Jane* had suffered from pain in her jaws for as long as she could remember. When I met Jane for the first time, she was a part of special ops in the military, and, she was now more aware of the pain with each passing day. Jane presented with stiffness in the jaw area, pain through her jaw, face and neck, and, painful popping in the jaw. After a thorough initial evaluation, I referred Jane to a TMJ specialist for a detailed evaluation with special focus on her jaw and the related joint.
The TMJ or the temporomandibular joint is a “ball and socket” type joint that connects the lower jaw to the head. The lower jaw has a ball shaped head which abuts with the socket of the head bone or skull. In order to prevent bone-to-bone friction, there is a small cushion or capsule between the two bones. Proper functioning of this joint enables an individual to talk, chew, swallow and yawn. There are four major muscles and a few other accessory muscles that attach around this joint and the upper and lower jaw. These muscles help in opening and closing of the jaw. For most people who suffer from TMJ dysfunction, the pain arises from a problem with this joint or the muscles involved.
There are many possible causes of TMJ dysfunction. These maybe:
- Stress and Teeth Grinding.
- Dislocation of the jaw and joint capsule.
- Injury or trauma to the jaws or joint.
- Mal-alignment of the teeth and jaw.
TMJ dysfunction may manifest in a variety of ways. The most common symptoms are:
- Headache or head pain, pain in the temples or forehead, which may resemble pain of a migraine or sinus pressure.
- Shooting pain that travels through the face, jaw or the back of the neck. Shoulder aches and backaches with tired and sore muscles of the neck may also occur.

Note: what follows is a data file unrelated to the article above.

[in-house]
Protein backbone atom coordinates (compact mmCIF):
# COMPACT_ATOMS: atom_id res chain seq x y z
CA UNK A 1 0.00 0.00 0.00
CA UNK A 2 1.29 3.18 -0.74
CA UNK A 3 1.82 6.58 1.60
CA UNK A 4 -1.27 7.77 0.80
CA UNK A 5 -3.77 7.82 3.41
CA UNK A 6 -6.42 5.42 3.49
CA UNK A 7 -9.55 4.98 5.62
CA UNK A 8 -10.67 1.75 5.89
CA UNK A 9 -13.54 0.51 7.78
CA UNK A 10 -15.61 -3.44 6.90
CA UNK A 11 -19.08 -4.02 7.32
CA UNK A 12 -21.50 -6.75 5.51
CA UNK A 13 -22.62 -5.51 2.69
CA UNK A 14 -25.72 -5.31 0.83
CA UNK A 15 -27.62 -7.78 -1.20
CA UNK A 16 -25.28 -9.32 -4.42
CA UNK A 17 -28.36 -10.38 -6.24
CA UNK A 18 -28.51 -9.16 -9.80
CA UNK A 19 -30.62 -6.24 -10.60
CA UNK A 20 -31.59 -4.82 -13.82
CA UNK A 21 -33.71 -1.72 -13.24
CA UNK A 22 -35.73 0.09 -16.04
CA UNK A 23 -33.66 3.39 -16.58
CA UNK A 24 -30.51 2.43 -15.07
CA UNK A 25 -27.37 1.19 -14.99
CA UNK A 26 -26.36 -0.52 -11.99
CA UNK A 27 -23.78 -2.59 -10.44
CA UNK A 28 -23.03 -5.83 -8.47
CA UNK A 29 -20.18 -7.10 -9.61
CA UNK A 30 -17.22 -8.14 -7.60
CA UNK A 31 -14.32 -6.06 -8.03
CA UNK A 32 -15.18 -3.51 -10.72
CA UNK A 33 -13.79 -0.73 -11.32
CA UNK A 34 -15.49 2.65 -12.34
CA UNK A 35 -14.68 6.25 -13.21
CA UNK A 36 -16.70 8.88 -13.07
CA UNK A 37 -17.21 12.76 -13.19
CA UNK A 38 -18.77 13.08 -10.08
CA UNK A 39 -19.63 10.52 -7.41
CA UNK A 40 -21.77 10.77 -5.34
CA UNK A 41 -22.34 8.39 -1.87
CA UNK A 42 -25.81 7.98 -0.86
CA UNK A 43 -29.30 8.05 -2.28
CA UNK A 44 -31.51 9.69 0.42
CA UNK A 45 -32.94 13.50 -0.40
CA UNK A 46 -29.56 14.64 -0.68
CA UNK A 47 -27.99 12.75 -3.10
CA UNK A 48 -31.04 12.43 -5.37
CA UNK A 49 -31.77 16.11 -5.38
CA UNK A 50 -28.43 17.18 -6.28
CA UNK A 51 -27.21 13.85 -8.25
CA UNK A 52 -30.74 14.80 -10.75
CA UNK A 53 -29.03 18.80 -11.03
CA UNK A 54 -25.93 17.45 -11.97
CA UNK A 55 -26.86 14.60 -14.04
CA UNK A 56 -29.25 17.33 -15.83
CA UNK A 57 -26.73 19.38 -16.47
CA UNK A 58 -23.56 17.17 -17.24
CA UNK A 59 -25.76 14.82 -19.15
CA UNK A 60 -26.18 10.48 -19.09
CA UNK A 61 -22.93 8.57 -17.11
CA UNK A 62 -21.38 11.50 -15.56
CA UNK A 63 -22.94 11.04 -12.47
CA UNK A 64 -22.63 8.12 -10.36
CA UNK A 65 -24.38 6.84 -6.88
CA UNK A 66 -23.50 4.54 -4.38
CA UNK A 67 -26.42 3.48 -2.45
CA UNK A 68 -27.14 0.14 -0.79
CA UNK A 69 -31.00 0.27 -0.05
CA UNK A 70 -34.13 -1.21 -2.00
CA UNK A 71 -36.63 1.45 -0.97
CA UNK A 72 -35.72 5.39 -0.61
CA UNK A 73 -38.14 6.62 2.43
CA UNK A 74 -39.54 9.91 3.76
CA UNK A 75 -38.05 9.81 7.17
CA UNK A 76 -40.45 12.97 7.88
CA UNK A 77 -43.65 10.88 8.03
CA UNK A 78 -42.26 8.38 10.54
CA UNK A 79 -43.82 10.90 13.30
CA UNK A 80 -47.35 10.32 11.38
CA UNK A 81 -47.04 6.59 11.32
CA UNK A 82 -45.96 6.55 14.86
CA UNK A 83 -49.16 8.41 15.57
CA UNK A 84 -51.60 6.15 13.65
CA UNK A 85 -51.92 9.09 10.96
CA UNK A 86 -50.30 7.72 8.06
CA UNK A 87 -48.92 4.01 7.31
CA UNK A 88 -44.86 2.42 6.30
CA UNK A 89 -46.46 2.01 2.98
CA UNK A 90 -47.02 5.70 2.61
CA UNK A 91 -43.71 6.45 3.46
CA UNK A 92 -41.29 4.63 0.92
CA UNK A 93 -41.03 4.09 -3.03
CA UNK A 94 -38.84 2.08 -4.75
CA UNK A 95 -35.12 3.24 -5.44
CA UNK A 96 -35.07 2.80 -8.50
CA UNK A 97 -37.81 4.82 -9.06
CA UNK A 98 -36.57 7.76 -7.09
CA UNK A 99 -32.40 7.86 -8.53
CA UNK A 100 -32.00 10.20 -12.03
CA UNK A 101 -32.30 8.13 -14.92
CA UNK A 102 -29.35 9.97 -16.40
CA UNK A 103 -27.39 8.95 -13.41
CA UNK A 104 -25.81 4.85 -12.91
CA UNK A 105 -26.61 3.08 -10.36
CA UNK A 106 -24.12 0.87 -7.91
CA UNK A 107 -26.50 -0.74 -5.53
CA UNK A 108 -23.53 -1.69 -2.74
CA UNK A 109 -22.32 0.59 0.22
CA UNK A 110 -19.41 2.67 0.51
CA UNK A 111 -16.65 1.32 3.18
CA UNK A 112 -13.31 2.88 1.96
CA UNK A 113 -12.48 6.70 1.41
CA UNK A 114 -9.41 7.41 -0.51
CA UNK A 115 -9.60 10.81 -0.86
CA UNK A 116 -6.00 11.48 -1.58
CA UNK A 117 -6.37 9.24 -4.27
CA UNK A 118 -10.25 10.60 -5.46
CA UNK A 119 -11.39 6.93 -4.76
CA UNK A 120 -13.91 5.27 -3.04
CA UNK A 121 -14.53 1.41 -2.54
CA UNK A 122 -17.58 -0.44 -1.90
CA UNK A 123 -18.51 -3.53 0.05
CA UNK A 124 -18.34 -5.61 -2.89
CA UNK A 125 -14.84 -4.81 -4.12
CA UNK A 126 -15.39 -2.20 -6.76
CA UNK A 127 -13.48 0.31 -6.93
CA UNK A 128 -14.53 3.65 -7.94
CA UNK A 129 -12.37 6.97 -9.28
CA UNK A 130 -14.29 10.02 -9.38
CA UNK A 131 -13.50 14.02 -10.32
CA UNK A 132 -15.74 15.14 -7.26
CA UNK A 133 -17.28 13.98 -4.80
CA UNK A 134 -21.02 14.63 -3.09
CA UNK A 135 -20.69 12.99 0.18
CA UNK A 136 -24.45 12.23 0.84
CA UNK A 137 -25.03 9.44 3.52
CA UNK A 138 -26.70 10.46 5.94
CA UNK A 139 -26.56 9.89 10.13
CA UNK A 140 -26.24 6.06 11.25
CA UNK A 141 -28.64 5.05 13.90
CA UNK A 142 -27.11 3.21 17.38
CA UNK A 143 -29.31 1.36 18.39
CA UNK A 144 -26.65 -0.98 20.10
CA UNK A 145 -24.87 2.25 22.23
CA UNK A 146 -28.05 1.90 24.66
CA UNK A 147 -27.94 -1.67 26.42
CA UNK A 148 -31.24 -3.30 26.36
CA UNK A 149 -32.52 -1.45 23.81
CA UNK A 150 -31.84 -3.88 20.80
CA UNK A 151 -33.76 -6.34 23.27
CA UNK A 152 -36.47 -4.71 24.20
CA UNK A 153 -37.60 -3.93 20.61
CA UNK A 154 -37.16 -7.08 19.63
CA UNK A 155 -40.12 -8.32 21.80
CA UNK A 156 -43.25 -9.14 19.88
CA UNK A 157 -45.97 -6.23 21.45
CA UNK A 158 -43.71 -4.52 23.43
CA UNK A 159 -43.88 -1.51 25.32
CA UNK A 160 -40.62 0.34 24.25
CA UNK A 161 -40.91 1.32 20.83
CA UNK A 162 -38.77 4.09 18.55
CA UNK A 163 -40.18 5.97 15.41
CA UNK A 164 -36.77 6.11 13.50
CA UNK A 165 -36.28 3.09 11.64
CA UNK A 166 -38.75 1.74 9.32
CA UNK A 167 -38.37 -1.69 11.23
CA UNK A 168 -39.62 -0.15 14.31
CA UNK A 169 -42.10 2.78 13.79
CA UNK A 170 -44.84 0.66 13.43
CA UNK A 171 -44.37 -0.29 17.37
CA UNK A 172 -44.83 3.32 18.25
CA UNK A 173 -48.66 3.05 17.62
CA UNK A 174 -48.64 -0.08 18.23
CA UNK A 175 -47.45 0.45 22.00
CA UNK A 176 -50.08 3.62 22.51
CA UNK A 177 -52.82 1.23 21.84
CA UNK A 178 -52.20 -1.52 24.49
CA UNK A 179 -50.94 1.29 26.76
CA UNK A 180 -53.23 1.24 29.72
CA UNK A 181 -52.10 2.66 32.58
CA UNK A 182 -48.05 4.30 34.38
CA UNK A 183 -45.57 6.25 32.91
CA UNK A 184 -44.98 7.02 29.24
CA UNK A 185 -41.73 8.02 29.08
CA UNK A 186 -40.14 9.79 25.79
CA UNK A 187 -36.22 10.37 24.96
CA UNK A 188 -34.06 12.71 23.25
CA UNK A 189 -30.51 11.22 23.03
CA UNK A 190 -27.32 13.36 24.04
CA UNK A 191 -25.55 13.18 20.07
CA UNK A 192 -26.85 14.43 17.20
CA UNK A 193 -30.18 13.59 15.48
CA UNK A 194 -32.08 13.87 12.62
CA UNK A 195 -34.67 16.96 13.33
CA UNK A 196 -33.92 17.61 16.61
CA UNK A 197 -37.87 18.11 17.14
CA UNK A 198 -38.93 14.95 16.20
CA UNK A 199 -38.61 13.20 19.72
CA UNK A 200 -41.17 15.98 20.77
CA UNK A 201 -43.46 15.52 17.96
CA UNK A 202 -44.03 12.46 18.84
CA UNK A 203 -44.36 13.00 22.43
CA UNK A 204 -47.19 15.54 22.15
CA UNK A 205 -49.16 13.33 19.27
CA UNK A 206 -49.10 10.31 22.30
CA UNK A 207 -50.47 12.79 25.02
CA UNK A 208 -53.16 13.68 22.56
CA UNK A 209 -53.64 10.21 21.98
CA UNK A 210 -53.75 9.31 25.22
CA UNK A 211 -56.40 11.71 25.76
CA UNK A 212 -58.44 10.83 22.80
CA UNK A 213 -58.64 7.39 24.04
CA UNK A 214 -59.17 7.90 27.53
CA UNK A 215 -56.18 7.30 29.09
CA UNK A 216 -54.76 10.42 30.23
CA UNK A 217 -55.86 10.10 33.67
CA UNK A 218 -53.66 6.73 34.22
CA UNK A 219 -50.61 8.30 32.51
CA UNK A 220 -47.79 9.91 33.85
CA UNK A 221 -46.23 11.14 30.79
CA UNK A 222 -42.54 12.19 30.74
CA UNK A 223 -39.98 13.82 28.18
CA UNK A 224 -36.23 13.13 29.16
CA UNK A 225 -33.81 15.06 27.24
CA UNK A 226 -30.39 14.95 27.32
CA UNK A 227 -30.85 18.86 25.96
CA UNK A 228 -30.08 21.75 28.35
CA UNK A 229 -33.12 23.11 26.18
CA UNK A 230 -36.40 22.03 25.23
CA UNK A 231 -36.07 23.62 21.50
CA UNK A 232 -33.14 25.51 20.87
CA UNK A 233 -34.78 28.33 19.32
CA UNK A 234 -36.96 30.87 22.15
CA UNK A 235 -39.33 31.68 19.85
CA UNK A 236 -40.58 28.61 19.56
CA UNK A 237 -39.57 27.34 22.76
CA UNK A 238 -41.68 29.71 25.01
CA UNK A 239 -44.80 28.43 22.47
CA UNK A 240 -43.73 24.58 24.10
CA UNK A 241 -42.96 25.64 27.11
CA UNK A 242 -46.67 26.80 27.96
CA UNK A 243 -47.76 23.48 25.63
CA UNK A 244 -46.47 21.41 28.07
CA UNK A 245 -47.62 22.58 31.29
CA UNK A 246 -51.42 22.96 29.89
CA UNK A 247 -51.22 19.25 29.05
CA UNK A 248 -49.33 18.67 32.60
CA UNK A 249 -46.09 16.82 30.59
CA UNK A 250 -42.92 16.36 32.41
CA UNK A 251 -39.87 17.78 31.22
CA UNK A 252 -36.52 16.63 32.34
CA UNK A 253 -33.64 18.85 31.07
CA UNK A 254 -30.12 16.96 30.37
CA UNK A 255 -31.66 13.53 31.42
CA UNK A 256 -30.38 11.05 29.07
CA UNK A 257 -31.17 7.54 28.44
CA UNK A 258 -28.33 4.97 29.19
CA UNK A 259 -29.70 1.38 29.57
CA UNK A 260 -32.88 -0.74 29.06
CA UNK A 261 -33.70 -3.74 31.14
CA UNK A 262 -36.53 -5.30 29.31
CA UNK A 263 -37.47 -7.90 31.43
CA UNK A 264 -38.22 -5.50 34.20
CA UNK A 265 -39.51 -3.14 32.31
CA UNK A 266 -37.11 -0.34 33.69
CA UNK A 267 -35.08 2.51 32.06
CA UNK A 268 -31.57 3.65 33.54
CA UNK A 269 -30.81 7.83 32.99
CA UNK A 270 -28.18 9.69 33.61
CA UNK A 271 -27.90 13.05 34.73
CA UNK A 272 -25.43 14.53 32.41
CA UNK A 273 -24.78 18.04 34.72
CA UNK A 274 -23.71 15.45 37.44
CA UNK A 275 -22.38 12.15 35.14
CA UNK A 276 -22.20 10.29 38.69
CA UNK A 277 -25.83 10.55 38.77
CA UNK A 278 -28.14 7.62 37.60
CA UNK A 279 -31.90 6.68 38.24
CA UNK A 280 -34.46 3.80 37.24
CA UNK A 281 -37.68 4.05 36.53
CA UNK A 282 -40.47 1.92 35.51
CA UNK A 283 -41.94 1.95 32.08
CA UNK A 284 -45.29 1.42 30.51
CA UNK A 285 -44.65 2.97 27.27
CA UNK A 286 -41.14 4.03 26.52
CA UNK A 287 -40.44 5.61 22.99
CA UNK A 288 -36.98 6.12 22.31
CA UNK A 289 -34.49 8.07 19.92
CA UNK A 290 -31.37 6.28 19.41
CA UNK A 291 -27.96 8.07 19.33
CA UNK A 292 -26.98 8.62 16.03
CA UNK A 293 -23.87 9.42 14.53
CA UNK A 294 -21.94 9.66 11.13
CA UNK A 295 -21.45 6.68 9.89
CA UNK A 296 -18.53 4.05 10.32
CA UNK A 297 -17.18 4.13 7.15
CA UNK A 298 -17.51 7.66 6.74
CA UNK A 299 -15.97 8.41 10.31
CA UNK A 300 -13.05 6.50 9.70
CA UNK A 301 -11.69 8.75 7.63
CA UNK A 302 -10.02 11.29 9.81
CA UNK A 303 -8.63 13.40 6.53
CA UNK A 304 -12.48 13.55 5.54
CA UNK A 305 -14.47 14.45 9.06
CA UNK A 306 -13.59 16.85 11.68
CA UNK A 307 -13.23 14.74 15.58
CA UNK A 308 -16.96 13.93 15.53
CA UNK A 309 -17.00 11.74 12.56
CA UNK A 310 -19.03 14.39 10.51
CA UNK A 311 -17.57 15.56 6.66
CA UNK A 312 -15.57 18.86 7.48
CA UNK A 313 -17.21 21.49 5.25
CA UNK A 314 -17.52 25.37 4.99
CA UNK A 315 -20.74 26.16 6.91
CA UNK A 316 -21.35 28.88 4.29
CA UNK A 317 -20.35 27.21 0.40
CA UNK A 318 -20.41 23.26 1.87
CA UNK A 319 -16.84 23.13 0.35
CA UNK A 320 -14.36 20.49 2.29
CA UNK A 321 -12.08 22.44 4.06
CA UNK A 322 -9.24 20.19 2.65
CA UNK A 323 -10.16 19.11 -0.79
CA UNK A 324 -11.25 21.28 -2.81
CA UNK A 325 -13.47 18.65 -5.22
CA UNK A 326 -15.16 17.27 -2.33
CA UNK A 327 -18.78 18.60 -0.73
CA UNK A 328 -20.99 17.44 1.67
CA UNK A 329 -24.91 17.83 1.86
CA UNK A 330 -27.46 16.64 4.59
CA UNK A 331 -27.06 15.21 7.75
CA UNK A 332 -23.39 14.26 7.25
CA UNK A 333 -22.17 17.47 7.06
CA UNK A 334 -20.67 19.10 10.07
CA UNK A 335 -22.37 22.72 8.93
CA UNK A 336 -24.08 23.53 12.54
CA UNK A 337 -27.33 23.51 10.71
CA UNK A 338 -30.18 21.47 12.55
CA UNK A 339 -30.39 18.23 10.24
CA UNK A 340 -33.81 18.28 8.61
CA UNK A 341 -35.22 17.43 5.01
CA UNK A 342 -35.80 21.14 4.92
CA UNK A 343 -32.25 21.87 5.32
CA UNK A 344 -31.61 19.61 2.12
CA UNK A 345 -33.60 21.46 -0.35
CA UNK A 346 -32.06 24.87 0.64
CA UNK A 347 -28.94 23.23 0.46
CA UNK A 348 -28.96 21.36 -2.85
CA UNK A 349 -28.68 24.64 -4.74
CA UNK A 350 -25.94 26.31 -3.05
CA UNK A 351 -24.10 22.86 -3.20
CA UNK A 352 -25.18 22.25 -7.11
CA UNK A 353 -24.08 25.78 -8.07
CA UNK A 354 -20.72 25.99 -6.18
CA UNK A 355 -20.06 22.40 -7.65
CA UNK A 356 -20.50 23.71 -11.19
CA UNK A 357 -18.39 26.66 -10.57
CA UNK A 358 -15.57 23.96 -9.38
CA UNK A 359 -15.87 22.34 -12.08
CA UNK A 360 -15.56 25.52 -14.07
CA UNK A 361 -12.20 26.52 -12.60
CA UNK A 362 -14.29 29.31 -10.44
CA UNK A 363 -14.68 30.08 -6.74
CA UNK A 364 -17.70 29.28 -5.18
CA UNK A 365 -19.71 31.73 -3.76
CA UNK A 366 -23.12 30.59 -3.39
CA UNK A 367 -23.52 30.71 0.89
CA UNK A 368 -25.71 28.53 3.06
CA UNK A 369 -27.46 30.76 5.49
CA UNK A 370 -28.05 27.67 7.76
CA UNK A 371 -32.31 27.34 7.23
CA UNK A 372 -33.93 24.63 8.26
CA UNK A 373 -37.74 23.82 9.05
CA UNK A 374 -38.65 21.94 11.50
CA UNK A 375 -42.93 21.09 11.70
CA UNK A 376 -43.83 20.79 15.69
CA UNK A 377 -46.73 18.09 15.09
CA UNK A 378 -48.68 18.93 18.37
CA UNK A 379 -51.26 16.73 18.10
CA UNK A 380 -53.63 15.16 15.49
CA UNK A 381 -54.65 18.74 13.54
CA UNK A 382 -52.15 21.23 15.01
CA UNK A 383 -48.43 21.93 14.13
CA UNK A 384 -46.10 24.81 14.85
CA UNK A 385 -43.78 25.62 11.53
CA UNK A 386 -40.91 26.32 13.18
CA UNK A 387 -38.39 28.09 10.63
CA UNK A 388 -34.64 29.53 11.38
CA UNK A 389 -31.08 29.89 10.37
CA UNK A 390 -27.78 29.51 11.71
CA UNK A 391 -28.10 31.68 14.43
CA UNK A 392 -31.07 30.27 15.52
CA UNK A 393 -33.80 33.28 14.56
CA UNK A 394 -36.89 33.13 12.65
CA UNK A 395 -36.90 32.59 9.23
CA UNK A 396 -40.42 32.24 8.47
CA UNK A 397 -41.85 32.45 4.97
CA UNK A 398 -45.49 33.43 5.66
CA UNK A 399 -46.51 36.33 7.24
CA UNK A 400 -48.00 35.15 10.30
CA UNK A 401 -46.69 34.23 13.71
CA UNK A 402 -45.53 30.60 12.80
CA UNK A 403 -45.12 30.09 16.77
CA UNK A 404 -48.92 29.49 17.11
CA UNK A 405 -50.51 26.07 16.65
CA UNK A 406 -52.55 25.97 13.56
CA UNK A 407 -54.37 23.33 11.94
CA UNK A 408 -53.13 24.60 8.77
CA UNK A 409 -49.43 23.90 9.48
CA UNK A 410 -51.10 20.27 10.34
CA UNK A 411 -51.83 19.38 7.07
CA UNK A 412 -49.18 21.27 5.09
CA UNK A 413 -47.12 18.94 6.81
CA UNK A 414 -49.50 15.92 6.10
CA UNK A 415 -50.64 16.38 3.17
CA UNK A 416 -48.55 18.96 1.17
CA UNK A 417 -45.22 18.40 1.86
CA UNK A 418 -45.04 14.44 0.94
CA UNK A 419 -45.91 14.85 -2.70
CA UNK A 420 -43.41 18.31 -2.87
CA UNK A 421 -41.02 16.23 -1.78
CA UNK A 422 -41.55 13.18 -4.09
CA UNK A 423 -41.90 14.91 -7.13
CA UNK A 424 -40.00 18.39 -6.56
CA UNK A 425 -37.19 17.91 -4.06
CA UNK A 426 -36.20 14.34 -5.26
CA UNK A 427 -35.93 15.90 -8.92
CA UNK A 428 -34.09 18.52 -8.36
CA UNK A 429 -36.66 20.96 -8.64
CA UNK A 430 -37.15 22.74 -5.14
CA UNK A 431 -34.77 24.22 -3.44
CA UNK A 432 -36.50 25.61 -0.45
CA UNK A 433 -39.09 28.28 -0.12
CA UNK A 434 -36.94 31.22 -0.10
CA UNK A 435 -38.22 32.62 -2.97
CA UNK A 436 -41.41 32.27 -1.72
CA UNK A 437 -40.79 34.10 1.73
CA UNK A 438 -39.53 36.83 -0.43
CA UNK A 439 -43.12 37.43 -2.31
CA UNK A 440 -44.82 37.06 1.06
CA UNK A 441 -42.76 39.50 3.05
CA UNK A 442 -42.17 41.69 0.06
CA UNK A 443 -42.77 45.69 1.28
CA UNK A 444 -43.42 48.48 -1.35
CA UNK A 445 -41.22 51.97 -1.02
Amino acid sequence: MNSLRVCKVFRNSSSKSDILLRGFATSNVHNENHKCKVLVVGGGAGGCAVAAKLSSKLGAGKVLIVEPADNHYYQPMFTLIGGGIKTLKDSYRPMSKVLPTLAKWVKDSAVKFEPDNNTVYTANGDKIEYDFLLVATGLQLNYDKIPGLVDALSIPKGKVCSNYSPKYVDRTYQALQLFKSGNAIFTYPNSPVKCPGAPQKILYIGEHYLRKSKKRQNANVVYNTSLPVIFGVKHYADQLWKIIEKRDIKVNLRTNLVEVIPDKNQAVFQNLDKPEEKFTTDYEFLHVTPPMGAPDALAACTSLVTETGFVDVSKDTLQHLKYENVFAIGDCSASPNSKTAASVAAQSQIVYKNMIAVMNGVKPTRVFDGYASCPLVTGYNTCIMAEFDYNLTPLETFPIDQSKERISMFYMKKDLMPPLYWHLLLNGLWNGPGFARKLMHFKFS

- Stiff jaw muscles with pain in the cheek muscles.
- Limited movement or locking of the jaw with clicking or popping in the jaw. The clicking or popping may or may not be associated with pain.
- A change in the way the upper and lower teeth fit together which maybe because of clenching and grinding. The back teeth maybe painful and feel “loose”.
- Ear pain or ringing may manifest without any ear problems or infection.
- There maybe limited mouth opening with locking of jaws. Jaws may lock open or closed.
A TMJ specialist is a dentist who practices with special focus on the joint and the involved muscles. After a detailed evaluation, the specialist or your dentist, might recommend some treatment modalities. Some of these may include a simple lifestyle change such as,
- Eating softer foods,
- Avoiding chewing gum,
- Avoiding biting your nails,
- Modifying posture.
Sometimes, mild therapeutic aids may come in handy. These may include,
- Modifying the pain with heat packs,
- Practicing relaxation techniques to control jaw tension, such as meditation or biofeedback,
- Exercises to strengthen your jaw muscles,
- Medications prescribed by your dentist or physician; for example, muscle relaxants, analgesics, anti-anxiety drugs or anti-inflammatory medications.
The TMJ specialist or your dentist, in some instances, may also recommend any or all of the following, depending on the severity of the diagnosis of the dysfunction.
- A night guard or bite plate to decrease clenching or grinding of teeth.
- In some cases, fixing an uneven bite by adjusting or reshaping some teeth.
- Orthodontic treatment may also be recommended to correct alignment of teeth.
- TMJ correction devices, as recommended by the specialist.
In rare cases, surgery maybe needed for correction.
After years of suffering, Jane was finally able to get relief through surgery. Jane is one of the rare cases of TMJ dysfunction needing corrective surgery but for most people, relief could be very simple. Pain is a very debilitating 'disease'. And TMJ dysfunction pain is not something one has to live with, considering all the advances in modern dentistry. A simple visit to the dentist can help one take care of this problem and lead a pain free life. These are the healthy joys that we live for!
*Name changed to protect privacy.